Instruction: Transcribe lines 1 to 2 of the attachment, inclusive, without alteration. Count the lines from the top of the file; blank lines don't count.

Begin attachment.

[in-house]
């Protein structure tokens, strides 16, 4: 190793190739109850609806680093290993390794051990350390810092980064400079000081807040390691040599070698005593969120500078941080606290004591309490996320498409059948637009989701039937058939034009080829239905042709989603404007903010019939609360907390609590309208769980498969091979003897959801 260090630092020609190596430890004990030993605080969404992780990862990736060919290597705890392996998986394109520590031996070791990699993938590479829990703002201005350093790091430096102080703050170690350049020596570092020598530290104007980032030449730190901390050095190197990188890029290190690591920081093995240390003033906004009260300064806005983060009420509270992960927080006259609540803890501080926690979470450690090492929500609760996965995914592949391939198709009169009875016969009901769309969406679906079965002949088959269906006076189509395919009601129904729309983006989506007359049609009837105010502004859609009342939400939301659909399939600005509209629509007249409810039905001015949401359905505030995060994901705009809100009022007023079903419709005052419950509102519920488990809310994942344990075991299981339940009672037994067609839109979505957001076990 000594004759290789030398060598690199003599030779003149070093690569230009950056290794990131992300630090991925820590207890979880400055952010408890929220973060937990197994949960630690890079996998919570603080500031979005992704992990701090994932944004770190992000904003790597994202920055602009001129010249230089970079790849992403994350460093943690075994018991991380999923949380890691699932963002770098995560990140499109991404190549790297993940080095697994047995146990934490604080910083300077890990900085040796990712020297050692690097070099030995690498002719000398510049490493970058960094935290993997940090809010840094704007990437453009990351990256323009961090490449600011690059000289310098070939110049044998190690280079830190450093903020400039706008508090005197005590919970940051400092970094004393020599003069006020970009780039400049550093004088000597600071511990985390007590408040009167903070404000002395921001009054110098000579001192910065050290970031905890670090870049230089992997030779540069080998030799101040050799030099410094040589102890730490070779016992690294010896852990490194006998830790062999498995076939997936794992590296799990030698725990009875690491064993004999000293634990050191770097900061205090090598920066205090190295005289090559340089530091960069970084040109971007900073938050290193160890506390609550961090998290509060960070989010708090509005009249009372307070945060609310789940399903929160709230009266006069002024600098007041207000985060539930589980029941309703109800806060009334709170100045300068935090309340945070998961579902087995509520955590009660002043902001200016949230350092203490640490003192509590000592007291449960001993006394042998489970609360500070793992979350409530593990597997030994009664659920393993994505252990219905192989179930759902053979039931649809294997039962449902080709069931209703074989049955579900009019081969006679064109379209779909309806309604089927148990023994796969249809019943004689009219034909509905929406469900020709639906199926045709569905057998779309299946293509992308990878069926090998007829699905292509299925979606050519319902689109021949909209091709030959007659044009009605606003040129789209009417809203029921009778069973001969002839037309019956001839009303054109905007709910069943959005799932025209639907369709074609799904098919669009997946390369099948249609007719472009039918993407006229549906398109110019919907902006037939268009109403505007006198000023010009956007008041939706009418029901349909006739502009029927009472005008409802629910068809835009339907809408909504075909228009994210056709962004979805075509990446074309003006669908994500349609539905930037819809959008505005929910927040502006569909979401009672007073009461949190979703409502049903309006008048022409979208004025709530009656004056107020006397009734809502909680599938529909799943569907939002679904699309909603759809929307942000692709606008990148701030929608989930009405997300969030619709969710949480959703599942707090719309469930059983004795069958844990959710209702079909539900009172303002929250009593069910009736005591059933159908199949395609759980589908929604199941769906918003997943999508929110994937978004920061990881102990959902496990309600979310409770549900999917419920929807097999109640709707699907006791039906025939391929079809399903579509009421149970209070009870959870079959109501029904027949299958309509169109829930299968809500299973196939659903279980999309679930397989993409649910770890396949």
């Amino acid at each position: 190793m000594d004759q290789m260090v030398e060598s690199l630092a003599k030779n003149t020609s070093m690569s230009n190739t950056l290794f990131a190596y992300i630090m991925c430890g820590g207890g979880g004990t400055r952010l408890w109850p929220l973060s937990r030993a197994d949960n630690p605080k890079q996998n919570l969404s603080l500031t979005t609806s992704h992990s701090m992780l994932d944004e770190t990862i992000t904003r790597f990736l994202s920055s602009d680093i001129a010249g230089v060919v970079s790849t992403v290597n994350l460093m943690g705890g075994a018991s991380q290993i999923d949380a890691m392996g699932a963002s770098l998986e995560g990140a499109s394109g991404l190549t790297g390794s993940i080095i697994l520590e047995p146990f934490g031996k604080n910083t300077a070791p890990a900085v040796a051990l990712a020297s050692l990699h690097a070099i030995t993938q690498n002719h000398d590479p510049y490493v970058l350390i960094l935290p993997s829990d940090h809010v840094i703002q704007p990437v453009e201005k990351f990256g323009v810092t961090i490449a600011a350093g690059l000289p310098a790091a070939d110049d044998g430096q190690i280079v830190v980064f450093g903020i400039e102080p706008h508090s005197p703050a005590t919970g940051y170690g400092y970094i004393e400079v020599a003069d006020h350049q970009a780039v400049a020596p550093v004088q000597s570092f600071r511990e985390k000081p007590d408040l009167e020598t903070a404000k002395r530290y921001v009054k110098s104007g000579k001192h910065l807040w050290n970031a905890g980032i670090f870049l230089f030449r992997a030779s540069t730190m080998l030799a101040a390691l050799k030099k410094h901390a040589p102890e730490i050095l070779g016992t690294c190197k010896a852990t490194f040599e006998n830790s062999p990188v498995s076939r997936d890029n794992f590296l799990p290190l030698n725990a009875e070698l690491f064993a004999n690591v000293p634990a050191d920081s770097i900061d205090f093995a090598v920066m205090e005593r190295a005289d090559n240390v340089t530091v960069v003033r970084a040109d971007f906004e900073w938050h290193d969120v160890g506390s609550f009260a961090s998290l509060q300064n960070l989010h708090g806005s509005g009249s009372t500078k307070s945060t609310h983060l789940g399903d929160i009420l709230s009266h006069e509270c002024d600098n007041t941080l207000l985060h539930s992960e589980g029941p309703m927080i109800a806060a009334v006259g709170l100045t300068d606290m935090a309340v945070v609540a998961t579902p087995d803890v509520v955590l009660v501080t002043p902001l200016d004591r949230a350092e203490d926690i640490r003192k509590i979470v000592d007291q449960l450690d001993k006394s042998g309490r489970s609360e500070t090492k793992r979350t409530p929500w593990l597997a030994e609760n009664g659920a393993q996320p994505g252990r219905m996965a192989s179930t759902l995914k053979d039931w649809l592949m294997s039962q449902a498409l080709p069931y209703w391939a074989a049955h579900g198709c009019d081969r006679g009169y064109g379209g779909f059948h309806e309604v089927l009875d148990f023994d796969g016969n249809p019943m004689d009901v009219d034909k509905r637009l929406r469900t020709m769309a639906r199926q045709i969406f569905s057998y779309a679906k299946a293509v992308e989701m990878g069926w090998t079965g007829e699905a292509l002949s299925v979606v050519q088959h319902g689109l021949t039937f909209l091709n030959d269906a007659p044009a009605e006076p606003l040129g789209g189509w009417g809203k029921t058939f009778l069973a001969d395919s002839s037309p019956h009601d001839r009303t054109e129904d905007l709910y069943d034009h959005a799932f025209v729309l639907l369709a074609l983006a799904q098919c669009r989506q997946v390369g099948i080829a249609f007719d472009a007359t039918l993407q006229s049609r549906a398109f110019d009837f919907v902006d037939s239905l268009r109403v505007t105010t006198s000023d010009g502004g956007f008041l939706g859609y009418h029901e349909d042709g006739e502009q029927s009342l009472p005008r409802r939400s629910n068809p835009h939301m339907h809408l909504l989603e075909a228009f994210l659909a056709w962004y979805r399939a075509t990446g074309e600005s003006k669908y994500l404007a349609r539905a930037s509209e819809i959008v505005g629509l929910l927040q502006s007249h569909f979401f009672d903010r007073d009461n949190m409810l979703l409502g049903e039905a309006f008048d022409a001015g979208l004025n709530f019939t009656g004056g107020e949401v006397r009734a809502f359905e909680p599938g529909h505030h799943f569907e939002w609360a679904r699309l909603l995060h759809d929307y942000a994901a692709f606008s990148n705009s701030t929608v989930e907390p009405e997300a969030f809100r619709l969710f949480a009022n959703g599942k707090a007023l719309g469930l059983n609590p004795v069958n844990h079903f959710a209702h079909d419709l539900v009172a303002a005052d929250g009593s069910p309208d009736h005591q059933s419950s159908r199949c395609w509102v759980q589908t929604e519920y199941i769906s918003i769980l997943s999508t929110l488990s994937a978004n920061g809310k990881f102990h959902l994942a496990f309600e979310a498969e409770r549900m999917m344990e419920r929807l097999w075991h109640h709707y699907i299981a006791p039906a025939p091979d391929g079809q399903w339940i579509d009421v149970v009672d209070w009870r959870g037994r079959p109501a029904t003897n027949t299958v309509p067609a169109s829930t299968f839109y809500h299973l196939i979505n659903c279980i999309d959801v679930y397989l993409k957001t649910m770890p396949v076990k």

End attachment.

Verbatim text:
[in-house]
């Protein structure tokens, strides 16, 4: 190793190739109850609806680093290993390794051990350390810092980064400079000081807040390691040599070698005593969120500078941080606290004591309490996320498409059948637009989701039937058939034009080829239905042709989603404007903010019939609360907390609590309208769980498969091979003897959801 260090630092020609190596430890004990030993605080969404992780990862990736060919290597705890392996998986394109520590031996070791990699993938590479829990703002201005350093790091430096102080703050170690350049020596570092020598530290104007980032030449730190901390050095190197990188890029290190690591920081093995240390003033906004009260300064806005983060009420509270992960927080006259609540803890501080926690979470450690090492929500609760996965995914592949391939198709009169009875016969009901769309969406679906079965002949088959269906006076189509395919009601129904729309983006989506007359049609009837105010502004859609009342939400939301659909399939600005509209629509007249409810039905001015949401359905505030995060994901705009809100009022007023079903419709005052419950509102519920488990809310994942344990075991299981339940009672037994067609839109979505957001076990 000594004759290789030398060598690199003599030779003149070093690569230009950056290794990131992300630090991925820590207890979880400055952010408890929220973060937990197994949960630690890079996998919570603080500031979005992704992990701090994932944004770190992000904003790597994202920055602009001129010249230089970079790849992403994350460093943690075994018991991380999923949380890691699932963002770098995560990140499109991404190549790297993940080095697994047995146990934490604080910083300077890990900085040796990712020297050692690097070099030995690498002719000398510049490493970058960094935290993997940090809010840094704007990437453009990351990256323009961090490449600011690059000289310098070939110049044998190690280079830190450093903020400039706008508090005197005590919970940051400092970094004393020599003069006020970009780039400049550093004088000597600071511990985390007590408040009167903070404000002395921001009054110098000579001192910065050290970031905890670090870049230089992997030779540069080998030799101040050799030099410094040589102890730490070779016992690294010896852990490194006998830790062999498995076939997936794992590296799990030698725990009875690491064993004999000293634990050191770097900061205090090598920066205090190295005289090559340089530091960069970084040109971007900073938050290193160890506390609550961090998290509060960070989010708090509005009249009372307070945060609310789940399903929160709230009266006069002024600098007041207000985060539930589980029941309703109800806060009334709170100045300068935090309340945070998961579902087995509520955590009660002043902001200016949230350092203490640490003192509590000592007291449960001993006394042998489970609360500070793992979350409530593990597997030994009664659920393993994505252990219905192989179930759902053979039931649809294997039962449902080709069931209703074989049955579900009019081969006679064109379209779909309806309604089927148990023994796969249809019943004689009219034909509905929406469900020709639906199926045709569905057998779309299946293509992308990878069926090998007829699905292509299925979606050519319902689109021949909209091709030959007659044009009605606003040129789209009417809203029921009778069973001969002839037309019956001839009303054109905007709910069943959005799932025209639907369709074609799904098919669009997946390369099948249609007719472009039918993407006229549906398109110019919907902006037939268009109403505007006198000023010009956007008041939706009418029901349909006739502009029927009472005008409802629910068809835009339907809408909504075909228009994210056709962004979805075509990446074309003006669908994500349609539905930037819809959008505005929910927040502006569909979401009672007073009461949190979703409502049903309006008048022409979208004025709530009656004056107020006397009734809502909680599938529909799943569907939002679904699309909603759809929307942000692709606008990148701030929608989930009405997300969030619709969710949480959703599942707090719309469930059983004795069958844990959710209702079909539900009172303002929250009593069910009736005591059933159908199949395609759980589908929604199941769906918003997943999508929110994937978004920061990881102990959902496990309600979310409770549900999917419920929807097999109640709707699907006791039906025939391929079809399903579509009421149970209070009870959870079959109501029904027949299958309509169109829930299968809500299973196939659903279980999309679930397989993409649910770890396949």